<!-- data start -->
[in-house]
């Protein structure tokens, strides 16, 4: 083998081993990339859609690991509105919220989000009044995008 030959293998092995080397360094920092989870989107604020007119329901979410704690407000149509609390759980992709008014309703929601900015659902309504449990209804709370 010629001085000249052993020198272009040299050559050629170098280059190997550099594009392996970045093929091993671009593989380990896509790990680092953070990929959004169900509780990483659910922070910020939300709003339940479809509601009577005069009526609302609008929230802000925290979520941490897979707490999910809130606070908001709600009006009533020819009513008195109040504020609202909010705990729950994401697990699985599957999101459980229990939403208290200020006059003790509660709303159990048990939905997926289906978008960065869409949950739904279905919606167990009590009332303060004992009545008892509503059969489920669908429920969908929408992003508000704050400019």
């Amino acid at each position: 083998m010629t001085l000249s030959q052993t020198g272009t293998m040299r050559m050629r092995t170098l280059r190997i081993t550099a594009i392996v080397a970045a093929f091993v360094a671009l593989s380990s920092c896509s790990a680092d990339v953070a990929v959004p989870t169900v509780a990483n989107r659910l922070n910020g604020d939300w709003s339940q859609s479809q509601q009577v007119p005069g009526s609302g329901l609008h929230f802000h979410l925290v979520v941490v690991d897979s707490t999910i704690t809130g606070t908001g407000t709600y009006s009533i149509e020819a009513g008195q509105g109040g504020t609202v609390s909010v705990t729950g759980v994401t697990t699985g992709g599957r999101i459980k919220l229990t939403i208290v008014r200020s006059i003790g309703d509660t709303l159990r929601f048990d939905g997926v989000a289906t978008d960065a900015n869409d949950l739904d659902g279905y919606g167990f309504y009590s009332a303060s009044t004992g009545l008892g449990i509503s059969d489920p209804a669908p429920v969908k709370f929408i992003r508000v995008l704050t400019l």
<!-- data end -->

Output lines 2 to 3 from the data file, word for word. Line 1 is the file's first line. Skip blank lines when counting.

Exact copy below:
């Protein structure tokens, strides 16, 4: 083998081993990339859609690991509105919220989000009044995008 030959293998092995080397360094920092989870989107604020007119329901979410704690407000149509609390759980992709008014309703929601900015659902309504449990209804709370 010629001085000249052993020198272009040299050559050629170098280059190997550099594009392996970045093929091993671009593989380990896509790990680092953070990929959004169900509780990483659910922070910020939300709003339940479809509601009577005069009526609302609008929230802000925290979520941490897979707490999910809130606070908001709600009006009533020819009513008195109040504020609202909010705990729950994401697990699985599957999101459980229990939403208290200020006059003790509660709303159990048990939905997926289906978008960065869409949950739904279905919606167990009590009332303060004992009545008892509503059969489920669908429920969908929408992003508000704050400019």
């Amino acid at each position: 083998m010629t001085l000249s030959q052993t020198g272009t293998m040299r050559m050629r092995t170098l280059r190997i081993t550099a594009i392996v080397a970045a093929f091993v360094a671009l593989s380990s920092c896509s790990a680092d990339v953070a990929v959004p989870t169900v509780a990483n989107r659910l922070n910020g604020d939300w709003s339940q859609s479809q509601q009577v007119p005069g009526s609302g329901l609008h929230f802000h979410l925290v979520v941490v690991d897979s707490t999910i704690t809130g606070t908001g407000t709600y009006s009533i149509e020819a009513g008195q509105g109040g504020t609202v609390s909010v705990t729950g759980v994401t697990t699985g992709g599957r999101i459980k919220l229990t939403i208290v008014r200020s006059i003790g309703d509660t709303l159990r929601f048990d939905g997926v989000a289906t978008d960065a900015n869409d949950l739904d659902g279905y919606g167990f309504y009590s009332a303060s009044t004992g009545l008892g449990i509503s059969d489920p209804a669908p429920v969908k709370f929408i992003r508000v995008l704050t400019l």